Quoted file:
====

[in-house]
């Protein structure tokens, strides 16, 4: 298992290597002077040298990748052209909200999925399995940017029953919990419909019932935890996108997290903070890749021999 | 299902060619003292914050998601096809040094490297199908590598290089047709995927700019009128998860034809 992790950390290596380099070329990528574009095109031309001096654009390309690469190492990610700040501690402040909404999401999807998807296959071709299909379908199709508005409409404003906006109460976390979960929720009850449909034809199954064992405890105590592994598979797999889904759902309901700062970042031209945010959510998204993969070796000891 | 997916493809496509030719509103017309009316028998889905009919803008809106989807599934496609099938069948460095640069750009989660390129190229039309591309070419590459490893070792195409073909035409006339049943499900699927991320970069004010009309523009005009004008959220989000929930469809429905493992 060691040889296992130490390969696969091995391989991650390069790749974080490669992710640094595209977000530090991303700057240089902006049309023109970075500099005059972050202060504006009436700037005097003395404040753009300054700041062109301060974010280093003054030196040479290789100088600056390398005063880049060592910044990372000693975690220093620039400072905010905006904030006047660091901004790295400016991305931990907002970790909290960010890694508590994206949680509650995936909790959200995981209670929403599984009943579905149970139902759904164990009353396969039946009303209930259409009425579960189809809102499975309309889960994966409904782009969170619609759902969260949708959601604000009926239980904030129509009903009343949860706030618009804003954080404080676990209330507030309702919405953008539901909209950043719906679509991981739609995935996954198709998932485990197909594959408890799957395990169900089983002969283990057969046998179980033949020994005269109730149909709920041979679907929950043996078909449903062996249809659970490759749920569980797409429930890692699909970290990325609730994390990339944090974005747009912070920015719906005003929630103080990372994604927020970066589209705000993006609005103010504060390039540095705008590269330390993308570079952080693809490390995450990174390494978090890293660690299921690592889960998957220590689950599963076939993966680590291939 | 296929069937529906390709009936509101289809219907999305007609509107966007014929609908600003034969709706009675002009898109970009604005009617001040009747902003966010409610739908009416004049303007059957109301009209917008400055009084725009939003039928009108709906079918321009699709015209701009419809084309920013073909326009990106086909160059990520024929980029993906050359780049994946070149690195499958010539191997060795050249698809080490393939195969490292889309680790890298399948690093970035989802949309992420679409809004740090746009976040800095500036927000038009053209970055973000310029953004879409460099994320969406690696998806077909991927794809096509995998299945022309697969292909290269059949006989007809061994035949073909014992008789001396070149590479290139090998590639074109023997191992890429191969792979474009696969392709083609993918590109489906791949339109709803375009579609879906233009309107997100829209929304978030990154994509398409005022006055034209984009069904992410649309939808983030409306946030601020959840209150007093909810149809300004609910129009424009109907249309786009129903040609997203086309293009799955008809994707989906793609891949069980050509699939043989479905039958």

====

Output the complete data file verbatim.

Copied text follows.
[in-house]
């Protein structure tokens, strides 16, 4: 298992290597002077040298990748052209909200999925399995940017029953919990419909019932935890996108997290903070890749021999 | 299902060619003292914050998601096809040094490297199908590598290089047709995927700019009128998860034809 992790950390290596380099070329990528574009095109031309001096654009390309690469190492990610700040501690402040909404999401999807998807296959071709299909379908199709508005409409404003906006109460976390979960929720009850449909034809199954064992405890105590592994598979797999889904759902309901700062970042031209945010959510998204993969070796000891 | 997916493809496509030719509103017309009316028998889905009919803008809106989807599934496609099938069948460095640069750009989660390129190229039309591309070419590459490893070792195409073909035409006339049943499900699927991320970069004010009309523009005009004008959220989000929930469809429905493992 060691040889296992130490390969696969091995391989991650390069790749974080490669992710640094595209977000530090991303700057240089902006049309023109970075500099005059972050202060504006009436700037005097003395404040753009300054700041062109301060974010280093003054030196040479290789100088600056390398005063880049060592910044990372000693975690220093620039400072905010905006904030006047660091901004790295400016991305931990907002970790909290960010890694508590994206949680509650995936909790959200995981209670929403599984009943579905149970139902759904164990009353396969039946009303209930259409009425579960189809809102499975309309889960994966409904782009969170619609759902969260949708959601604000009926239980904030129509009903009343949860706030618009804003954080404080676990209330507030309702919405953008539901909209950043719906679509991981739609995935996954198709998932485990197909594959408890799957395990169900089983002969283990057969046998179980033949020994005269109730149909709920041979679907929950043996078909449903062996249809659970490759749920569980797409429930890692699909970290990325609730994390990339944090974005747009912070920015719906005003929630103080990372994604927020970066589209705000993006609005103010504060390039540095705008590269330390993308570079952080693809490390995450990174390494978090890293660690299921690592889960998957220590689950599963076939993966680590291939 | 296929069937529906390709009936509101289809219907999305007609509107966007014929609908600003034969709706009675002009898109970009604005009617001040009747902003966010409610739908009416004049303007059957109301009209917008400055009084725009939003039928009108709906079918321009699709015209701009419809084309920013073909326009990106086909160059990520024929980029993906050359780049994946070149690195499958010539191997060795050249698809080490393939195969490292889309680790890298399948690093970035989802949309992420679409809004740090746009976040800095500036927000038009053209970055973000310029953004879409460099994320969406690696998806077909991927794809096509995998299945022309697969292909290269059949006989007809061994035949073909014992008789001396070149590479290139090998590639074109023997191992890429191969792979474009696969392709083609993918590109489906791949339109709803375009579609879906233009309107997100829209929304978030990154994509398409005022006055034209984009069904992410649309939808983030409306946030601020959840209150007093909810149809300004609910129009424009109907249309786009129903040609997203086309293009799955008809994707989906793609891949069980050509699939043989479905039958």